New paper on inflammasome activation

The inflammasome plays a pivotal role in our immune system, essentially serving as an intricate alarm mechanism within our cells that combats infections and diseases. It springs into action upon detecting danger signals, such as infections or cellular damage, by initiating an inflammatory response to safeguard the body.

The inflammasome plays a pivotal role in our immune system, essentially serving as an intricate alarm mechanism within our cells that combats infections and diseases. It springs into action upon detecting danger signals, such as infections or cellular damage, by initiating an inflammatory response to safeguard the body. This process involves the release of inflammatory cytokines, signaling molecules that modify the behavior of other cells and mobilize the immune system to confront the threat.

The discovery of the inflammasome that initially took place in the Department of Biochemistry in Epalinges, now referred to as the Department of Immunobiology, illuminated the mechanisms by which our bodies detect and react to various threats on a molecular level. This discovery paved the way for new research directions in understanding how the immune system operates and how its dysfunctions can result in inflammatory disorders.

A new study in the Department of Immunobiology by the Martinon lab, led by Lotte Spel and Cyrielle Hou, has enriched our comprehension of this intricate system. They identified the HSP90?-SGT1 chaperone complex as a key regulator of the NLRP3 inflammasome, especially relevant to CAPS (Cryopyrin-Associated Periodic Syndromes). By pinpointing a specific regulatory mechanism, this work opens the door to targeted therapeutic strategies. CAPS are hereditary disorders marked by excessive and inappropriate inflammatory responses. Gaining insights into regulating the inflammasome’s activity offers hope for more effective treatments for patients with these and possibly other inflammatory conditions.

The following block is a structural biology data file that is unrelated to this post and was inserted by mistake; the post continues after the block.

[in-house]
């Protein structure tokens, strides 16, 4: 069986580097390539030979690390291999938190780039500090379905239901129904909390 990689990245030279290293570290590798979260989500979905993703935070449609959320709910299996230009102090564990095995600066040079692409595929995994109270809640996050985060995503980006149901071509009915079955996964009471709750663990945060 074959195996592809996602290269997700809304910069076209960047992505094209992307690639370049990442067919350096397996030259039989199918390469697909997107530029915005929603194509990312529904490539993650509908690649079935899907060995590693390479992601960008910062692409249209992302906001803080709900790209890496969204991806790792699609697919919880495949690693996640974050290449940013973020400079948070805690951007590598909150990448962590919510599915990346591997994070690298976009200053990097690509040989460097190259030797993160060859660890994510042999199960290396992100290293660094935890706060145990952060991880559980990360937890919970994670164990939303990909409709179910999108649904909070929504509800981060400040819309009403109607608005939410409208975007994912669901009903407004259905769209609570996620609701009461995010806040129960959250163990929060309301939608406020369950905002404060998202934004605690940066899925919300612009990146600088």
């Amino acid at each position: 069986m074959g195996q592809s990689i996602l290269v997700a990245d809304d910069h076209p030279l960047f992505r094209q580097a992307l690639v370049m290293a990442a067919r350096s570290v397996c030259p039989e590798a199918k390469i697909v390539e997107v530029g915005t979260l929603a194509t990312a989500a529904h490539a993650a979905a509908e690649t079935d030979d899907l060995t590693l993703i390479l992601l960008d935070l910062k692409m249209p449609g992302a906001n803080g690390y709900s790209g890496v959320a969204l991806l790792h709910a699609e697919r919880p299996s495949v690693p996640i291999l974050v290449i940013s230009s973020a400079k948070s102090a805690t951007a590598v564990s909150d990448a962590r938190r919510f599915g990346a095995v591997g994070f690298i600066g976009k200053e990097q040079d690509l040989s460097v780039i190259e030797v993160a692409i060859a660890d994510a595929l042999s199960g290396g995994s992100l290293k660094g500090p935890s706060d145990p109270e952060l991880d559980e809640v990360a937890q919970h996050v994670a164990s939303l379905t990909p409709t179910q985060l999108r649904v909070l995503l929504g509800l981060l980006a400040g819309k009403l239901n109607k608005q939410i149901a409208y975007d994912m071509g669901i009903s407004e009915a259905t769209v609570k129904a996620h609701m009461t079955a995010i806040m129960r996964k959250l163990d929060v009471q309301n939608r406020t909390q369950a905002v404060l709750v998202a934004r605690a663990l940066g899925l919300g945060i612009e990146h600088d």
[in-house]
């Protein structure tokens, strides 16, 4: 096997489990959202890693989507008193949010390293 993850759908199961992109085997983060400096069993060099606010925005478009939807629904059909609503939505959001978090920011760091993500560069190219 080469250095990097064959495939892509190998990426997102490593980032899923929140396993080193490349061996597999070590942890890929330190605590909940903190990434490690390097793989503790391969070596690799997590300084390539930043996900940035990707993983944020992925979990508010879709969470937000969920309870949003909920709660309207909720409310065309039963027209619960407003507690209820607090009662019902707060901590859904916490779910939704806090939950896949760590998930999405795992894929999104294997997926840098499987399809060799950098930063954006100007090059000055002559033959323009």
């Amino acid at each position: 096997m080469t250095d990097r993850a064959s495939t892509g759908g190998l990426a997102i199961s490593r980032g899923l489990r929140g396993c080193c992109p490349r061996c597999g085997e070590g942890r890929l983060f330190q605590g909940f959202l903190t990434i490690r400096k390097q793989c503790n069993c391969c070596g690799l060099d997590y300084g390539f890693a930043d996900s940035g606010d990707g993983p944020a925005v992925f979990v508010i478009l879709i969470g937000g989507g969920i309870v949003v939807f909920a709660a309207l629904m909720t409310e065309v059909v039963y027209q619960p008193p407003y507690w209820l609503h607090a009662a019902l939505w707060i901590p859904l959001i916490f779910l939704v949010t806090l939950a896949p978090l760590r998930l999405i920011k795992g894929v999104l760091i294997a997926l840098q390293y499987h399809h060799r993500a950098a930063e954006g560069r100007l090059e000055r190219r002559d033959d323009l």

This research underscores the continued significance of deepening our understanding of the inflammasome’s function in human health and disease. It builds upon earlier foundational research, showcasing how fundamental science can lead to significant advancements in diagnosing and treating diseases. The collaboration between the Martinon lab, the CHUV, and researchers in Genova, Italy, is a prime example of how international teamwork, encompassing clinicians and basic researchers, can expand our knowledge and enhance patient care.

Link to the paper: https://www.science.org/doi/10­.1126/scia­dv.adj6289